Fans and friends gathered at a Northwest Side funeral home Monday to pay respects to Dennis Farina, the Chicago cop whose Hollywood career made him America's cop.
The man whom mourners described as they filed out of the wake was a quintessential Chicago guy who never let fame from "Law & Order," "Saving Private Ryan" and other major productions go to his head. Farina, 69, died last week in Arizona, of a blood clot in his lung.
Jo Zillmann, of Palatine, said Farina was a regular at the cafe where she worked during his time with the Chicago Police Department.
Farina, who spent 18 years on the force, would always ask what kinds of eggs they served, Zillmann said.
"'Well, there aren't that many choices,'" she'd respond. "That was our big joke."
Ron Schlobohm said he worked in the same division as Farina on the police force. They kept in touch over the years and had spoken just a couple of months ago.
"We hung around once in a while," Schlobohm said. "Nice guy."
Others who came to the wake said they were disgusted with the striking union members picketing in front of Montclair-Lucania Funeral Home. The funeral directors and drivers, members of Teamsters Local 727, have been on strike since early July after contract negotiations with the funeral home's owners fell through.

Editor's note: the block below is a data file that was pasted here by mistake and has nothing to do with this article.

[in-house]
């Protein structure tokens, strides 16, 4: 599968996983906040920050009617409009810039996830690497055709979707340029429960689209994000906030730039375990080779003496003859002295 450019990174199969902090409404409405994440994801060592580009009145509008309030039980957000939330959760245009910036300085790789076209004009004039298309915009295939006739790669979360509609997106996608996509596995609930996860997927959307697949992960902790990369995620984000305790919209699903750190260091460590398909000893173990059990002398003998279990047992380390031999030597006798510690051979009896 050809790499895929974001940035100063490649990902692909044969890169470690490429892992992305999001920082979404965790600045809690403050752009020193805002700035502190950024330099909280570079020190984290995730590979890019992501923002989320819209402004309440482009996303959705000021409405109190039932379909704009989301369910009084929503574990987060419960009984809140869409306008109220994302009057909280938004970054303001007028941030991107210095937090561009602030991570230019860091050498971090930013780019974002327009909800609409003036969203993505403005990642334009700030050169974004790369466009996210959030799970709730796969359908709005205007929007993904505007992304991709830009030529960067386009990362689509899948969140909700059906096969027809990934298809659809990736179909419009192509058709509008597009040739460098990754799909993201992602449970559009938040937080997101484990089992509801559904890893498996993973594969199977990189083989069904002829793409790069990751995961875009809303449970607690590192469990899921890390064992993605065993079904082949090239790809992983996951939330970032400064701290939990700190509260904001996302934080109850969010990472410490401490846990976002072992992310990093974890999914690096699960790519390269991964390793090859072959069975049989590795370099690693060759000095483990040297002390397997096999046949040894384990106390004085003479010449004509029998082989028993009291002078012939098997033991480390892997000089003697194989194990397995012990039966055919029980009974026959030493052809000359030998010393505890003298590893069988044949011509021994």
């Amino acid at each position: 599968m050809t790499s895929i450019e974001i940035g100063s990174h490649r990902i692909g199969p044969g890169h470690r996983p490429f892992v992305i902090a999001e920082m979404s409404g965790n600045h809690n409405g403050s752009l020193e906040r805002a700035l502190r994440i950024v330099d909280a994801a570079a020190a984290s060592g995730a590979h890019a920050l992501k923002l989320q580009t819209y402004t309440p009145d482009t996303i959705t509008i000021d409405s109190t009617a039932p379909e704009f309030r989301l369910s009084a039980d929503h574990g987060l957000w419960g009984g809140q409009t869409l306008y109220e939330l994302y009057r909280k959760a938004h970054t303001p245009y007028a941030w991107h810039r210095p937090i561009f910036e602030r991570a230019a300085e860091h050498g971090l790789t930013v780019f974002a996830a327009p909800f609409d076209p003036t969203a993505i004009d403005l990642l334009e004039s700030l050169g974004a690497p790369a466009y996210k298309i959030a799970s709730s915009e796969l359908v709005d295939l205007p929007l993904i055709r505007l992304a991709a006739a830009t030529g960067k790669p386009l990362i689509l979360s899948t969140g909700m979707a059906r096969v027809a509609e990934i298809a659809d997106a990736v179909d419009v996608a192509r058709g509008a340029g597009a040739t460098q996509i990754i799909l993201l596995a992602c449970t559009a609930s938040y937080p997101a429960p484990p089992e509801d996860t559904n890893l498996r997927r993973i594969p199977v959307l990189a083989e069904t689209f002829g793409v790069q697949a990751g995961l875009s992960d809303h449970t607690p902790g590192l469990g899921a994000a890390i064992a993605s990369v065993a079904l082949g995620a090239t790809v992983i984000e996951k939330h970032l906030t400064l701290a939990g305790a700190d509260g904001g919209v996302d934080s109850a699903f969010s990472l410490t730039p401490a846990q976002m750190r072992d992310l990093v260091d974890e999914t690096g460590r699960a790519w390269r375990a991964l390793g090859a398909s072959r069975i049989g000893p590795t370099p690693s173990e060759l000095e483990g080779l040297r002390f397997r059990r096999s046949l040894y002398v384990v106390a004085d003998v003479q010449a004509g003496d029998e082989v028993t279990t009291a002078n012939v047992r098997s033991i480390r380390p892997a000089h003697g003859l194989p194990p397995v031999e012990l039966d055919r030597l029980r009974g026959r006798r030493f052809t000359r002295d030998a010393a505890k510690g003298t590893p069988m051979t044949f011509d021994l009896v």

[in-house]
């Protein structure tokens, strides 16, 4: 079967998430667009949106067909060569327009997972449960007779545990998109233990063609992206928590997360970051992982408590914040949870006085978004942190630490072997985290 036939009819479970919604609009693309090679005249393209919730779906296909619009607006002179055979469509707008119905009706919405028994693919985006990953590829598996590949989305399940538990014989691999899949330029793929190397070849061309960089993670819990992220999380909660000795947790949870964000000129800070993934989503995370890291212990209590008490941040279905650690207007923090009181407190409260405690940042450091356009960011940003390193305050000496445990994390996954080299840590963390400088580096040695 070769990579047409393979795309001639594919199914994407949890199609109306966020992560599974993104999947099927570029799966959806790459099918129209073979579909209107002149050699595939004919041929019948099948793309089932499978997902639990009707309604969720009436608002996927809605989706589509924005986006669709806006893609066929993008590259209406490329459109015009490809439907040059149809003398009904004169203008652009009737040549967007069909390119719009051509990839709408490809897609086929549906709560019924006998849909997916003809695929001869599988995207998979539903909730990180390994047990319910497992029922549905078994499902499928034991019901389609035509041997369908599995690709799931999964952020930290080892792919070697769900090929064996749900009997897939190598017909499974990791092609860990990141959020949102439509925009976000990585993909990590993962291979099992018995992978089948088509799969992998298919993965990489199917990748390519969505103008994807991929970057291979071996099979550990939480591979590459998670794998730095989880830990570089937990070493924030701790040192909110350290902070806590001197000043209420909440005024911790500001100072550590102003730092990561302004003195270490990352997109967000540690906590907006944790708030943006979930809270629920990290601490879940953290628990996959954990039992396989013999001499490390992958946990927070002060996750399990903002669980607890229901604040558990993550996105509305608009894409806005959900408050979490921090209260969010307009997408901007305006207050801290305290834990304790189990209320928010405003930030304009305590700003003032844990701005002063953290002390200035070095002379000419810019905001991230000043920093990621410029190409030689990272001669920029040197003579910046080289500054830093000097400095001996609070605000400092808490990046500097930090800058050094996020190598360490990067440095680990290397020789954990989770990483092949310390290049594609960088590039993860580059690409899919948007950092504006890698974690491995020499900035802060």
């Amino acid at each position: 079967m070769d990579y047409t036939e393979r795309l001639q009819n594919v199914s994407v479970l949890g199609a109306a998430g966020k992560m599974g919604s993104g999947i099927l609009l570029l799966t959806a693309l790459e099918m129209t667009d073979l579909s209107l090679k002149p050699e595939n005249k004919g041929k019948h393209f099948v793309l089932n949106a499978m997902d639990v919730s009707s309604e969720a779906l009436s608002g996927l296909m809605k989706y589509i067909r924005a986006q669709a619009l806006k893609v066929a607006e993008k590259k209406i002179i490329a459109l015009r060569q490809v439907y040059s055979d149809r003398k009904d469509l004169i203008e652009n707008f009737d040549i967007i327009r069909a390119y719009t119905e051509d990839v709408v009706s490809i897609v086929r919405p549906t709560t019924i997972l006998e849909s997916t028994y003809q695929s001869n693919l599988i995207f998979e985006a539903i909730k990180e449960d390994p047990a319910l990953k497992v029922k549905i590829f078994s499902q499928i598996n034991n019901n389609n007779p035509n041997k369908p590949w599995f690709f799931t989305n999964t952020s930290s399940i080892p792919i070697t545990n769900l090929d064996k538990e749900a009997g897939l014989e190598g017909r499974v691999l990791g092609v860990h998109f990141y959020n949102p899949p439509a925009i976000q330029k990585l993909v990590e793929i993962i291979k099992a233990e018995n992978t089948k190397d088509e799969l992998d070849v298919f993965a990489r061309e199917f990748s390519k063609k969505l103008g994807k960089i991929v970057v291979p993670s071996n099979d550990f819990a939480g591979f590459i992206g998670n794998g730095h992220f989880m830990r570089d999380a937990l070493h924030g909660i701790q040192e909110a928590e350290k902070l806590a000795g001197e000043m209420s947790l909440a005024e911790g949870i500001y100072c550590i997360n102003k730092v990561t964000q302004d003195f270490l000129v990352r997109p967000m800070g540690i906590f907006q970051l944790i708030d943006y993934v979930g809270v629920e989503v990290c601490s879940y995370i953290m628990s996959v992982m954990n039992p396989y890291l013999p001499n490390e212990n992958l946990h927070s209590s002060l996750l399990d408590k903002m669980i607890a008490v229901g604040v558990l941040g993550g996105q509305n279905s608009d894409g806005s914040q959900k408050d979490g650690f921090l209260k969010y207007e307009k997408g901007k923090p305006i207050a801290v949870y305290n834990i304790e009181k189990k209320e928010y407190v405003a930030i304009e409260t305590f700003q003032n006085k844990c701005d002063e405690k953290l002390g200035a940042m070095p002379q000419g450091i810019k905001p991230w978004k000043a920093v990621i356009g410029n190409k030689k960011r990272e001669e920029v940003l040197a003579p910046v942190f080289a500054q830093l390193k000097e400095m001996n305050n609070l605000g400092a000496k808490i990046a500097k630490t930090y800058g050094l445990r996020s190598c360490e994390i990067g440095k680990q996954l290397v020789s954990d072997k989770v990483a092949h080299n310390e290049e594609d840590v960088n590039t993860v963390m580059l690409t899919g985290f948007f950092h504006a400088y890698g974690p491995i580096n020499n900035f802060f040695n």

Teamsters spokesman Brian Rainville said the protest was of the company owners and had nothing to do with Farina. He said the union contacted family members before the wake, alerted them to the contract disagreements and encouraged them to use a different funeral home.
Cathy Peters, who said she was a longtime friend of the Farina family, joined the picket line as a one-woman counterprotest, with a sign that read "Shame on you" and "Leave my friends alone." Peters, of Morton Grove, said Farina's son and daughter-in-law were upset with the picketing. The wake and funeral, Peters said, were prearranged, right down to the song selections.
"The Farina family should not be punished," Peters said. "When something hits you like that, the last thing you need is this."
Peters also joined Farina's family inside the funeral home, where close friends and longtime fans gathered to say goodbye. Reporters weren't allowed on the property, which was surrounded by a notable contingent of uniformed police.
Farina grew up in the Old Town neighborhood, where he attended St. Michael Grammar School and St. Michael Central High. After serving in the Army, he joined the Police Department. He later became a detective. His funeral is at 10 a.m. Tuesday at Assumption Catholic Church, 323 W. Illinois St.
Lorraine Hennke, of Norridge, didn't know Farina but said she was a longtime fan of his acting and his life story. Hennke said it was important that she offer her respects Monday.
"When he acted, you looked and listened," Hennke said. "There was something about him. He drew you in."Copyright © 2014, The Baltimore Sun